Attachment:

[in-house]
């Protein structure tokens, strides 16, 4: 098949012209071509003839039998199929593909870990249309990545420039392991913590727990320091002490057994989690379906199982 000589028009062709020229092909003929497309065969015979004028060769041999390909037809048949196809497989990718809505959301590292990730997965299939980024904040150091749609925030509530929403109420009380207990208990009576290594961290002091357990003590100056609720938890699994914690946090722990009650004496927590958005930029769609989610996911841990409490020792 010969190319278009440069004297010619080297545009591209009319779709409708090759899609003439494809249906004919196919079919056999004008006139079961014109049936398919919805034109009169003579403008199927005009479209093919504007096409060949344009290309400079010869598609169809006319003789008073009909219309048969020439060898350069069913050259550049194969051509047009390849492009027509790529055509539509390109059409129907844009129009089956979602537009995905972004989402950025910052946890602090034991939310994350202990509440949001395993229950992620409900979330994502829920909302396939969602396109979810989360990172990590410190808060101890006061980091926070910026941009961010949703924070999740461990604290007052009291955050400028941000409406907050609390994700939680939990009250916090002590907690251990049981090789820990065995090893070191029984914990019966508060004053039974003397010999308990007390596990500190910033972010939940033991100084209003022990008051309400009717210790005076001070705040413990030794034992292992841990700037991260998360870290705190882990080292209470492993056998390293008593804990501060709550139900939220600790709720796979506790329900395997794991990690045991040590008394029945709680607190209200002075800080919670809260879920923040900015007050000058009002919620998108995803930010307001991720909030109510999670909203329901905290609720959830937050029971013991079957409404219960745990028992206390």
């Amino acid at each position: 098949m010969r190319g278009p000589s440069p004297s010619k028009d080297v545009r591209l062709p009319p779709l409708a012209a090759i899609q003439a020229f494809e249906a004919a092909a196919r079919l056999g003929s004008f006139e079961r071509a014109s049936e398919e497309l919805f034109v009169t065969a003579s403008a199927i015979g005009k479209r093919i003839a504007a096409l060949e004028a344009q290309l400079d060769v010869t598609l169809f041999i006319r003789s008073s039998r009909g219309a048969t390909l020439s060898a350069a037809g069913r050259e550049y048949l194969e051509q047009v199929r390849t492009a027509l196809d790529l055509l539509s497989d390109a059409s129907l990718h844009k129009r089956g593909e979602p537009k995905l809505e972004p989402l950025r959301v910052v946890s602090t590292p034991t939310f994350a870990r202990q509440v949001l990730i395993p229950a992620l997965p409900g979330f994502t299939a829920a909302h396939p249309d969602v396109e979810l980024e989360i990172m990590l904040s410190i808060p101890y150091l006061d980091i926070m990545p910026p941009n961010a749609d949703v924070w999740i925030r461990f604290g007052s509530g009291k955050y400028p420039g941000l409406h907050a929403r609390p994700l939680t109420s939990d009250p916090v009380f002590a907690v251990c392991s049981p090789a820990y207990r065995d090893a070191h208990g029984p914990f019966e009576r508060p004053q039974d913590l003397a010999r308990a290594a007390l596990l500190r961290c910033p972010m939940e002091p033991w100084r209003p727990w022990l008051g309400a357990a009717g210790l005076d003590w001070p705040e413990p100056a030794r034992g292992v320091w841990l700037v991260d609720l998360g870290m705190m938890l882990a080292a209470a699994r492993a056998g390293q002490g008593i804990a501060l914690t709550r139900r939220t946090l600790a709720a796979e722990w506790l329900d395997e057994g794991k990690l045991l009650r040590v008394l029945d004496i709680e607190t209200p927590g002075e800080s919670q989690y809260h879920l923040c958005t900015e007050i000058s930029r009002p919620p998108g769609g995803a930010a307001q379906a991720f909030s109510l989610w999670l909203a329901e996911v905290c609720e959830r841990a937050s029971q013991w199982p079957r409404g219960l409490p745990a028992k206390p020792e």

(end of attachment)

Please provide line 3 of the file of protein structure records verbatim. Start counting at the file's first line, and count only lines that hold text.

């Amino acid at each position: 098949m010969r190319g278009p000589s440069p004297s010619k028009d080297v545009r591209l062709p009319p779709l409708a012209a090759i899609q003439a020229f494809e249906a004919a092909a196919r079919l056999g003929s004008f006139e079961r071509a014109s049936e398919e497309l919805f034109v009169t065969a003579s403008a199927i015979g005009k479209r093919i003839a504007a096409l060949e004028a344009q290309l400079d060769v010869t598609l169809f041999i006319r003789s008073s039998r009909g219309a048969t390909l020439s060898a350069a037809g069913r050259e550049y048949l194969e051509q047009v199929r390849t492009a027509l196809d790529l055509l539509s497989d390109a059409s129907l990718h844009k129009r089956g593909e979602p537009k995905l809505e972004p989402l950025r959301v910052v946890s602090t590292p034991t939310f994350a870990r202990q509440v949001l990730i395993p229950a992620l997965p409900g979330f994502t299939a829920a909302h396939p249309d969602v396109e979810l980024e989360i990172m990590l904040s410190i808060p101890y150091l006061d980091i926070m990545p910026p941009n961010a749609d949703v924070w999740i925030r461990f604290g007052s509530g009291k955050y400028p420039g941000l409406h907050a929403r609390p994700l939680t109420s939990d009250p916090v009380f002590a907690v251990c392991s049981p090789a820990y207990r065995d090893a070191h208990g029984p914990f019966e009576r508060p004053q039974d913590l003397a010999r308990a290594a007390l596990l500190r961290c910033p972010m939940e002091p033991w100084r209003p727990w022990l008051g309400a357990a009717g210790l005076d003590w001070p705040e413990p100056a030794r034992g292992v320091w841990l700037v991260d609720l998360g870290m705190m938890l882990a080292a209470a699994r492993a056998g390293q002490g008593i804990a501060l914690t709550r139900r939220t946090l600790a709720a796979e722990w506790l329900d395997e057994g794991k990690l045991l009650r040590v008394l029945d004496i709680e607190t209200p927590g002075e800080s919670q989690y809260h879920l923040c958005t900015e007050i000058s930029r009002p919620p998108g769609g995803a930010a307001q379906a991720f909030s109510l989610w999670l909203a329901e996911v905290c609720e959830r841990a937050s029971q013991w199982p079957r409404g219960l409490p745990a028992k206390p020792e």